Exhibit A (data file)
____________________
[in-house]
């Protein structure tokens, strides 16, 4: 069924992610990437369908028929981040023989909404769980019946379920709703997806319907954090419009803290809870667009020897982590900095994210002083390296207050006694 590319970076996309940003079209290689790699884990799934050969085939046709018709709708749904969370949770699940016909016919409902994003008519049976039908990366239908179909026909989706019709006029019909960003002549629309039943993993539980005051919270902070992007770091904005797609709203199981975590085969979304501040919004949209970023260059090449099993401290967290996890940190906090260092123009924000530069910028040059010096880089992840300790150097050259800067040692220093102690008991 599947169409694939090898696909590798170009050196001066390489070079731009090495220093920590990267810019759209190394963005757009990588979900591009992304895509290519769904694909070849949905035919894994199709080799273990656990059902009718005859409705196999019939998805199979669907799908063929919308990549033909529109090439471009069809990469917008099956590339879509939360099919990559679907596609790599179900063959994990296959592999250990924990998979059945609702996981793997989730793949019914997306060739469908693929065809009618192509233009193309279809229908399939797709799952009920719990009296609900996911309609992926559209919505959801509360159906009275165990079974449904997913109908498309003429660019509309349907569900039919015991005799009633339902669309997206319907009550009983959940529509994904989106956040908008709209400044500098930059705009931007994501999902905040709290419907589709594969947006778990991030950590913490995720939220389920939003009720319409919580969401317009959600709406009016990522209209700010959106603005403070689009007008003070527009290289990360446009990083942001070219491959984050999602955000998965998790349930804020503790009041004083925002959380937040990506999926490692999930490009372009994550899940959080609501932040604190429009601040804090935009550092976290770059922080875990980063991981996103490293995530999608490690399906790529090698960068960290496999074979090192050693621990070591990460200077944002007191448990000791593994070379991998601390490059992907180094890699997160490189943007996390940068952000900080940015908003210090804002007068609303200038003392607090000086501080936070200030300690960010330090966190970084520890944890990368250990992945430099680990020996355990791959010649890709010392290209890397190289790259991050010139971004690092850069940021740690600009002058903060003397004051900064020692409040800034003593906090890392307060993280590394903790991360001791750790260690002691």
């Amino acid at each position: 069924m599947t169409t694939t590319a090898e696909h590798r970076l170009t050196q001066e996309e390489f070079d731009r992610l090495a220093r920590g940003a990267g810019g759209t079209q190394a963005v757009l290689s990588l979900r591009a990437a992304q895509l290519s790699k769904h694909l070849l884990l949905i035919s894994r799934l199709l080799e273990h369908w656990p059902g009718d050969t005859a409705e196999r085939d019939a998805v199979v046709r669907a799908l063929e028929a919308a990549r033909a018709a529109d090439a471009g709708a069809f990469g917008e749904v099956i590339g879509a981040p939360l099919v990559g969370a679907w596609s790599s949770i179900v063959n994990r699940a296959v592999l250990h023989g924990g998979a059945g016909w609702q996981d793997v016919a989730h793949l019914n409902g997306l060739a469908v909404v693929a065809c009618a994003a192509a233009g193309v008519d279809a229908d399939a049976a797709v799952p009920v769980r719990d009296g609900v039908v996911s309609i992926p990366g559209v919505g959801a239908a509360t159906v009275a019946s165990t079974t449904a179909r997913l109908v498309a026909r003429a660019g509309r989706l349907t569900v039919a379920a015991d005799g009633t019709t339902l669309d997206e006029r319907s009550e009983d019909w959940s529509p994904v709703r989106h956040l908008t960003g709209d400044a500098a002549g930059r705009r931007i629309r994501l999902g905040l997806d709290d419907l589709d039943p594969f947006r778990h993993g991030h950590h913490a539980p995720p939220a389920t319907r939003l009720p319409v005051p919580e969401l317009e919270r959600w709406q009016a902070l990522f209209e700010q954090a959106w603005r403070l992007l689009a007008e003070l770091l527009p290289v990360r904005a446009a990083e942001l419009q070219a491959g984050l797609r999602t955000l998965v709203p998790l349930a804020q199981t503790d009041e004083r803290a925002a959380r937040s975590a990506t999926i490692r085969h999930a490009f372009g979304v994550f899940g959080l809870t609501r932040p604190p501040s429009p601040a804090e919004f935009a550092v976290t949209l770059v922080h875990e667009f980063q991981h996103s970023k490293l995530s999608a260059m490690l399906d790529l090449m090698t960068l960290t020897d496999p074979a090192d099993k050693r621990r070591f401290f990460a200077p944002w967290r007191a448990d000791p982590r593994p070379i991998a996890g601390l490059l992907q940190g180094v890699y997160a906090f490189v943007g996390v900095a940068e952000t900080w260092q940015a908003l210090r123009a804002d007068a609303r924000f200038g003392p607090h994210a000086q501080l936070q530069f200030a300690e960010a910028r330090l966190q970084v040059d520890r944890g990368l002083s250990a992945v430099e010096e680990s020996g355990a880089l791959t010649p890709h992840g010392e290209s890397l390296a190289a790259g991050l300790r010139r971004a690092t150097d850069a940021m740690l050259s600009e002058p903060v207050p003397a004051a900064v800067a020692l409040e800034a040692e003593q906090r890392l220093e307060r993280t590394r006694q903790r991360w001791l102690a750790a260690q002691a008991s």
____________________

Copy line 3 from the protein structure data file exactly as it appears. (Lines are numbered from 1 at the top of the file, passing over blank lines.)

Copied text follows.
């Amino acid at each position: 069924m599947t169409t694939t590319a090898e696909h590798r970076l170009t050196q001066e996309e390489f070079d731009r992610l090495a220093r920590g940003a990267g810019g759209t079209q190394a963005v757009l290689s990588l979900r591009a990437a992304q895509l290519s790699k769904h694909l070849l884990l949905i035919s894994r799934l199709l080799e273990h369908w656990p059902g009718d050969t005859a409705e196999r085939d019939a998805v199979v046709r669907a799908l063929e028929a919308a990549r033909a018709a529109d090439a471009g709708a069809f990469g917008e749904v099956i590339g879509a981040p939360l099919v990559g969370a679907w596609s790599s949770i179900v063959n994990r699940a296959v592999l250990h023989g924990g998979a059945g016909w609702q996981d793997v016919a989730h793949l019914n409902g997306l060739a469908v909404v693929a065809c009618a994003a192509a233009g193309v008519d279809a229908d399939a049976a797709v799952p009920v769980r719990d009296g609900v039908v996911s309609i992926p990366g559209v919505g959801a239908a509360t159906v009275a019946s165990t079974t449904a179909r997913l109908v498309a026909r003429a660019g509309r989706l349907t569900v039919a379920a015991d005799g009633t019709t339902l669309d997206e006029r319907s009550e009983d019909w959940s529509p994904v709703r989106h956040l908008t960003g709209d400044a500098a002549g930059r705009r931007i629309r994501l999902g905040l997806d709290d419907l589709d039943p594969f947006r778990h993993g991030h950590h913490a539980p995720p939220a389920t319907r939003l009720p319409v005051p919580e969401l317009e919270r959600w709406q009016a902070l990522f209209e700010q954090a959106w603005r403070l992007l689009a007008e003070l770091l527009p290289v990360r904005a446009a990083e942001l419009q070219a491959g984050l797609r999602t955000l998965v709203p998790l349930a804020q199981t503790d009041e004083r803290a925002a959380r937040s975590a990506t999926i490692r085969h999930a490009f372009g979304v994550f899940g959080l809870t609501r932040p604190p501040s429009p601040a804090e919004f935009a550092v976290t949209l770059v922080h875990e667009f980063q991981h996103s970023k490293l995530s999608a260059m490690l399906d790529l090449m090698t960068l960290t020897d496999p074979a090192d099993k050693r621990r070591f401290f990460a200077p944002w967290r007191a448990d000791p982590r593994p070379i991998a996890g601390l490059l992907q940190g180094v890699y997160a906090f490189v943007g996390v900095a940068e952000t900080w260092q940015a908003l210090r123009a804002d007068a609303r924000f200038g003392p607090h994210a000086q501080l936070q530069f200030a300690e960010a910028r330090l966190q970084v040059d520890r944890g990368l002083s250990a992945v430099e010096e680990s020996g355990a880089l791959t010649p890709h992840g010392e290209s890397l390296a190289a790259g991050l300790r010139r971004a690092t150097d850069a940021m740690l050259s600009e002058p903060v207050p003397a004051a900064v800067a020692l409040e800034a040692e003593q906090r890392l220093e307060r993280t590394r006694q903790r991360w001791l102690a750790a260690q002691a008991s």